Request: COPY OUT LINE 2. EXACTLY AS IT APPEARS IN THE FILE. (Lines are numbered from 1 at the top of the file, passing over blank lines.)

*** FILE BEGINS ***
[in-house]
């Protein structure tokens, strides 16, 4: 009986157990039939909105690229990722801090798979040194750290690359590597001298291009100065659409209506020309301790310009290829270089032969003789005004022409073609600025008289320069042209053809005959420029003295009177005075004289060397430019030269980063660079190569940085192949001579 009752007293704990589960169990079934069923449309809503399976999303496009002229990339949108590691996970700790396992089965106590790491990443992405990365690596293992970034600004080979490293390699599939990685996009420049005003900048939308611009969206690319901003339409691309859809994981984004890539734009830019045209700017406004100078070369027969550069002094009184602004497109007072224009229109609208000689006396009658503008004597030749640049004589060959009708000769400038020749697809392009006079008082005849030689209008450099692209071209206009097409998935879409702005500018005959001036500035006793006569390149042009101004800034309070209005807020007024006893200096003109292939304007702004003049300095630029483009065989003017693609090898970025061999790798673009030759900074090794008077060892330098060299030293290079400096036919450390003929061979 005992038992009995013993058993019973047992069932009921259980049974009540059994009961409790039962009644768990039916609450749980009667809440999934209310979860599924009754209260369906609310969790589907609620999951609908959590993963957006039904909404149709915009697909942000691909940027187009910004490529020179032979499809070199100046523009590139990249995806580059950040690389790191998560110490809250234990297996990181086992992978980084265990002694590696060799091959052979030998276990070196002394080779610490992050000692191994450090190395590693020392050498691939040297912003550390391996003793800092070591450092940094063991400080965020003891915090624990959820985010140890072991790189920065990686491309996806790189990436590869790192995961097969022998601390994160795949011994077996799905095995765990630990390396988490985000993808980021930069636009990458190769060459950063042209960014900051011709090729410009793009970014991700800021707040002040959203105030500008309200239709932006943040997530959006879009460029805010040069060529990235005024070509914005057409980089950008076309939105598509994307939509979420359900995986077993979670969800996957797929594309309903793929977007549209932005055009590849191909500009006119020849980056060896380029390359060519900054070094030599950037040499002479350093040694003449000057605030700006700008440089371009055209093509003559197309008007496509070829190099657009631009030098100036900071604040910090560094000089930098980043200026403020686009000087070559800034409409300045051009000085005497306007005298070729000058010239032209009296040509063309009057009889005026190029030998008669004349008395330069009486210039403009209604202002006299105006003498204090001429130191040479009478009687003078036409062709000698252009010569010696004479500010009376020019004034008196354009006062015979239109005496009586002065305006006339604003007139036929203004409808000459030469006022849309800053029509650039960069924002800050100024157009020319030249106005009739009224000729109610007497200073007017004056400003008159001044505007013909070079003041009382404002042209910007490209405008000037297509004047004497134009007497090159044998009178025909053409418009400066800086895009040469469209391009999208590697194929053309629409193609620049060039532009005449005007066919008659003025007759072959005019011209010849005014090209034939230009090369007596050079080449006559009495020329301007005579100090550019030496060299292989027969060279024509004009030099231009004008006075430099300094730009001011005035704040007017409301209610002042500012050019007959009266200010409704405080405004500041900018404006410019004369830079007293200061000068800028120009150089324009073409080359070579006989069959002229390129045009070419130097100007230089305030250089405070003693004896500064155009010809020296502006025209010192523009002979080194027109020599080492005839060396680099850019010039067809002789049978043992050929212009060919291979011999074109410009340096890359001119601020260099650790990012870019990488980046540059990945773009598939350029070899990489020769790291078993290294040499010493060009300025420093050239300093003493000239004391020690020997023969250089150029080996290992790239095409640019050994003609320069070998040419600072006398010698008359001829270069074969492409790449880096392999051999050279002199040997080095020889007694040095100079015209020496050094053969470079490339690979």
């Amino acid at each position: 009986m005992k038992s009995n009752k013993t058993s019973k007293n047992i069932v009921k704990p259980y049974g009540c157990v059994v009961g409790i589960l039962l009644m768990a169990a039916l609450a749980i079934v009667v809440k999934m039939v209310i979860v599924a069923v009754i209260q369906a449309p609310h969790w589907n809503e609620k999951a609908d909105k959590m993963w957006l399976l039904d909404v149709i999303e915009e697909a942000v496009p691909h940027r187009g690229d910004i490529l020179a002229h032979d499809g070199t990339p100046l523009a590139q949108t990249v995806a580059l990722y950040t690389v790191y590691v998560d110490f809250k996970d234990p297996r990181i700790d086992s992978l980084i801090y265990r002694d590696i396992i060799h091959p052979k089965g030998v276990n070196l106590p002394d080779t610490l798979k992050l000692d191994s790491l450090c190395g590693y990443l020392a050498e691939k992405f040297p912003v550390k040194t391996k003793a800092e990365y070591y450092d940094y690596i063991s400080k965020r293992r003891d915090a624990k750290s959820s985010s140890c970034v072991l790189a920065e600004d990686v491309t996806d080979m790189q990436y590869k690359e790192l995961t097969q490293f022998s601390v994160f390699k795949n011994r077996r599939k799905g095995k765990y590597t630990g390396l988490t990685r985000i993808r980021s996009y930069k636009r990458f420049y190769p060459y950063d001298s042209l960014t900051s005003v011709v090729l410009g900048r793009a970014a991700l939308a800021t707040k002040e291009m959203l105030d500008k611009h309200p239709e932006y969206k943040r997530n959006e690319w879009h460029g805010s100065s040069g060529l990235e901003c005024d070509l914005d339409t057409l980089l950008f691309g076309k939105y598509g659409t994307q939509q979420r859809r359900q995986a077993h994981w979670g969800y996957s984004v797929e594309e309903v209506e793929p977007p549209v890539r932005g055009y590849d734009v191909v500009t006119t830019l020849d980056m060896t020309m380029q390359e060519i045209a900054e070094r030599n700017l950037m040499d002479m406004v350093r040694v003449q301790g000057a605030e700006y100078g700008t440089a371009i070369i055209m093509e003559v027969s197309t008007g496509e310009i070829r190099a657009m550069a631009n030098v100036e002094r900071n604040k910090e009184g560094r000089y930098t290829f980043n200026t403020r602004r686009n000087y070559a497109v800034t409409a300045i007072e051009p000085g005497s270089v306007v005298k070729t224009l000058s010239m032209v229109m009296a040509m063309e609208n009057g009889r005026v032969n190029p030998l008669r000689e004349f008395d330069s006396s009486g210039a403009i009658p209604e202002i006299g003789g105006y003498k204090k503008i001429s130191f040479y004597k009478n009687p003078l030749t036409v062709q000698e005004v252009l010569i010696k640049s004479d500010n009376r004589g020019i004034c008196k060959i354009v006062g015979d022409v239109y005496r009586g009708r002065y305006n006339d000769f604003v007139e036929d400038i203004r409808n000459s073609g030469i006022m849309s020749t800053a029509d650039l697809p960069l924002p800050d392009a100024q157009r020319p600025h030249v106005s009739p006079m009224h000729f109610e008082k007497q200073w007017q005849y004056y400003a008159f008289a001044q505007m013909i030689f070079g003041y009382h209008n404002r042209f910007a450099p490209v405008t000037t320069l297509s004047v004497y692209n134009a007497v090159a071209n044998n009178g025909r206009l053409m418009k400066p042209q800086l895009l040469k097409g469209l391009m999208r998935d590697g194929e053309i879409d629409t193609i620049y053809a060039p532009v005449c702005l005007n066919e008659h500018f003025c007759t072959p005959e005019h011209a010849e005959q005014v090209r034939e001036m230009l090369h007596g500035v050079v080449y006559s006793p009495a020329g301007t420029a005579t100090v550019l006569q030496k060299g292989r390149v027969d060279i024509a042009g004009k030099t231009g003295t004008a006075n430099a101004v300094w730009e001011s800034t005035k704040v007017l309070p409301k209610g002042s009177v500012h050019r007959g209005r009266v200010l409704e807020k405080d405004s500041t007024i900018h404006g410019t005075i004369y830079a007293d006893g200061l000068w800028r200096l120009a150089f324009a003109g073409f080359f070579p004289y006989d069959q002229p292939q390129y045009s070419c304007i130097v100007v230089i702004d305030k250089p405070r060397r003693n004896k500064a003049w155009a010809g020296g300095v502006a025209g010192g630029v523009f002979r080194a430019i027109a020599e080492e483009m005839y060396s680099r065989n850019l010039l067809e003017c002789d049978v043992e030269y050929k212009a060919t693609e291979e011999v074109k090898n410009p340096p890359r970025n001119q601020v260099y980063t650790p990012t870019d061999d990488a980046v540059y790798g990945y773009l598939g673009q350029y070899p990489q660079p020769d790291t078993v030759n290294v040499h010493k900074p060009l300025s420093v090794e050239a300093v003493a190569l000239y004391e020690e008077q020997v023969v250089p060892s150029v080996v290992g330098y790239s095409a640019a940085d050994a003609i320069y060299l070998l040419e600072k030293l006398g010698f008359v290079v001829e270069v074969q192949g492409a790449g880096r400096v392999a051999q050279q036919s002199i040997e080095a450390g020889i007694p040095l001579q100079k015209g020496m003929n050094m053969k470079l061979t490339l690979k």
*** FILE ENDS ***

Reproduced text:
């Protein structure tokens, strides 16, 4: 009986157990039939909105690229990722801090798979040194750290690359590597001298291009100065659409209506020309301790310009290829270089032969003789005004022409073609600025008289320069042209053809005959420029003295009177005075004289060397430019030269980063660079190569940085192949001579 009752007293704990589960169990079934069923449309809503399976999303496009002229990339949108590691996970700790396992089965106590790491990443992405990365690596293992970034600004080979490293390699599939990685996009420049005003900048939308611009969206690319901003339409691309859809994981984004890539734009830019045209700017406004100078070369027969550069002094009184602004497109007072224009229109609208000689006396009658503008004597030749640049004589060959009708000769400038020749697809392009006079008082005849030689209008450099692209071209206009097409998935879409702005500018005959001036500035006793006569390149042009101004800034309070209005807020007024006893200096003109292939304007702004003049300095630029483009065989003017693609090898970025061999790798673009030759900074090794008077060892330098060299030293290079400096036919450390003929061979 005992038992009995013993058993019973047992069932009921259980049974009540059994009961409790039962009644768990039916609450749980009667809440999934209310979860599924009754209260369906609310969790589907609620999951609908959590993963957006039904909404149709915009697909942000691909940027187009910004490529020179032979499809070199100046523009590139990249995806580059950040690389790191998560110490809250234990297996990181086992992978980084265990002694590696060799091959052979030998276990070196002394080779610490992050000692191994450090190395590693020392050498691939040297912003550390391996003793800092070591450092940094063991400080965020003891915090624990959820985010140890072991790189920065990686491309996806790189990436590869790192995961097969022998601390994160795949011994077996799905095995765990630990390396988490985000993808980021930069636009990458190769060459950063042209960014900051011709090729410009793009970014991700800021707040002040959203105030500008309200239709932006943040997530959006879009460029805010040069060529990235005024070509914005057409980089950008076309939105598509994307939509979420359900995986077993979670969800996957797929594309309903793929977007549209932005055009590849191909500009006119020849980056060896380029390359060519900054070094030599950037040499002479350093040694003449000057605030700006700008440089371009055209093509003559197309008007496509070829190099657009631009030098100036900071604040910090560094000089930098980043200026403020686009000087070559800034409409300045051009000085005497306007005298070729000058010239032209009296040509063309009057009889005026190029030998008669004349008395330069009486210039403009209604202002006299105006003498204090001429130191040479009478009687003078036409062709000698252009010569010696004479500010009376020019004034008196354009006062015979239109005496009586002065305006006339604003007139036929203004409808000459030469006022849309800053029509650039960069924002800050100024157009020319030249106005009739009224000729109610007497200073007017004056400003008159001044505007013909070079003041009382404002042209910007490209405008000037297509004047004497134009007497090159044998009178025909053409418009400066800086895009040469469209391009999208590697194929053309629409193609620049060039532009005449005007066919008659003025007759072959005019011209010849005014090209034939230009090369007596050079080449006559009495020329301007005579100090550019030496060299292989027969060279024509004009030099231009004008006075430099300094730009001011005035704040007017409301209610002042500012050019007959009266200010409704405080405004500041900018404006410019004369830079007293200061000068800028120009150089324009073409080359070579006989069959002229390129045009070419130097100007230089305030250089405070003693004896500064155009010809020296502006025209010192523009002979080194027109020599080492005839060396680099850019010039067809002789049978043992050929212009060919291979011999074109410009340096890359001119601020260099650790990012870019990488980046540059990945773009598939350029070899990489020769790291078993290294040499010493060009300025420093050239300093003493000239004391020690020997023969250089150029080996290992790239095409640019050994003609320069070998040419600072006398010698008359001829270069074969492409790449880096392999051999050279002199040997080095020889007694040095100079015209020496050094053969470079490339690979």